BERLIN: A Berlin church hosted Muslims who were unable to fit into their mosque for Friday prayers due to social distancing guidelines.
The Dar Assalam mosque in the Neukolln district normally welcomes hundreds of Muslims to its Friday services, but can currently only accommodate 50 people at a time under the restrictions in Germany to
During the holy fasting month of Ramazan, the nearby Martha Lutheran church stepped in to help, hosting Muslim prayers in Arabic and German.
“It is a great sign and it brings joy in Ramadan and joy amid this crisis,” said Mohamed Taha Sabry, the mosque’s imam, who led his congregation in prayer watched over by a stained-glass window depicting the Virgin Mary. “This pandemic has made us a community. Crises bring people get together,” he told a news agency.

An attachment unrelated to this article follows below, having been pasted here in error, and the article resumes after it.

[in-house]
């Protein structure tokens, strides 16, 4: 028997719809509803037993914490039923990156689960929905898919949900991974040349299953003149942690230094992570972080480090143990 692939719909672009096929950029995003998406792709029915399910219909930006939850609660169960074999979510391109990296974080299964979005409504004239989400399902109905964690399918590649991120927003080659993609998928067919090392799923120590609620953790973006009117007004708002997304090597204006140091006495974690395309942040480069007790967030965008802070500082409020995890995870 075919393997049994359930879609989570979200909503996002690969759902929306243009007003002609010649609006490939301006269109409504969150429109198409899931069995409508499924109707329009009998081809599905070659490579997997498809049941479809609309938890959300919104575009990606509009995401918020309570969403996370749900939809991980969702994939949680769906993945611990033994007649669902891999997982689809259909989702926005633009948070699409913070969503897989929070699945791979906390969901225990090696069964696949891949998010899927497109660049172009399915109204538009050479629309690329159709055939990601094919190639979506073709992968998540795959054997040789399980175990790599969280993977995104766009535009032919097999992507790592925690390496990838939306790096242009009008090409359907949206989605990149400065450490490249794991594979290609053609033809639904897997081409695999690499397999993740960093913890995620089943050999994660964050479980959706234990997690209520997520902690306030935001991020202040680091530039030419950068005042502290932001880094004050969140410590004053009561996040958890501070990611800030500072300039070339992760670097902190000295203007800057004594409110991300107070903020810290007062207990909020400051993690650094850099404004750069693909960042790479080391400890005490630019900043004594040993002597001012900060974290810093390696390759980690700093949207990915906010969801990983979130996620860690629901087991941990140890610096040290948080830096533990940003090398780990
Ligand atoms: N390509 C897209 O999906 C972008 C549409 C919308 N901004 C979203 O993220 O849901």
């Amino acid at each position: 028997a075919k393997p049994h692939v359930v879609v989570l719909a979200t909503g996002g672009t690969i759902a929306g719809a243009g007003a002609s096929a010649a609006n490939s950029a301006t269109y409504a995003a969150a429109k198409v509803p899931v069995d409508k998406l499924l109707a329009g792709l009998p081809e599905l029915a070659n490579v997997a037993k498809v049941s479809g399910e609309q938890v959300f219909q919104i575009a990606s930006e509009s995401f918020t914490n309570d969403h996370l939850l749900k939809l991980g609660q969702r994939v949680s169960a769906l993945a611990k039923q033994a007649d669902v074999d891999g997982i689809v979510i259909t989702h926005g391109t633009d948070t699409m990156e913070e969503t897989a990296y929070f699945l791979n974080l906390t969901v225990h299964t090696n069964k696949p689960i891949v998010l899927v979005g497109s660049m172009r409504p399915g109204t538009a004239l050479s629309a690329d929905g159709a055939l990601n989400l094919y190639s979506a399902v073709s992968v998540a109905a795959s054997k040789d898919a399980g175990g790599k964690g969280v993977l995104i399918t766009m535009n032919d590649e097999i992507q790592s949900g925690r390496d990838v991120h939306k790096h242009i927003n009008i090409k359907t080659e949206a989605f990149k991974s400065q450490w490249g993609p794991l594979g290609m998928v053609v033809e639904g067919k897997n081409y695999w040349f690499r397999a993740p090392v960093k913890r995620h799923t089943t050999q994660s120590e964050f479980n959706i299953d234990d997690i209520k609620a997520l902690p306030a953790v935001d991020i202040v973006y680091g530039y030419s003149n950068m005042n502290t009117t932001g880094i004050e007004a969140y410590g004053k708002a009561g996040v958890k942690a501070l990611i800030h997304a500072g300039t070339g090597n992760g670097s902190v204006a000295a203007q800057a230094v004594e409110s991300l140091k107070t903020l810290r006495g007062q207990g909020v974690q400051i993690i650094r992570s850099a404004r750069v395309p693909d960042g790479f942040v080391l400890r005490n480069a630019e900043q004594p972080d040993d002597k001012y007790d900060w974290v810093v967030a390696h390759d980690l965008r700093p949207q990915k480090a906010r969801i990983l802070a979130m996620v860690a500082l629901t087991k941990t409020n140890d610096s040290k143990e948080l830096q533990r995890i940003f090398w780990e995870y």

Places of worship reopened in Germany on May 4 after being shut for weeks under a coronavirus lockdown. Worshippers must maintain a minimum distance from one another of 1.5 metres.
The church, a red-brick neo-renaissance building in Berlin’s Kreuzberg district, could hardly offer a sharper contrast to the cultural centre in Neukoelln where the Muslim congregation is accustomed to gathering.
“It was a strange feeling because of the musical instruments, the pictures,” said worshipper Samer Hamdoun. “When you look, when you forget the small details, this is the House of God in the end.”
The Islamic Council, an umbrella group of 400 mosques, said in April that many face closures stretched into the holy fasting month of Ramazan which is a vital period for donations.
The church’s pastor, Monika Matthias, said she had felt moved by the Muslim call to prayer. “I took part in the prayer,” she said. “I gave a speech in German. And during prayer, I could only say yes, yes, yes, because we have the same concerns and we want to learn from you. And it is beautiful to feel that way about each other.”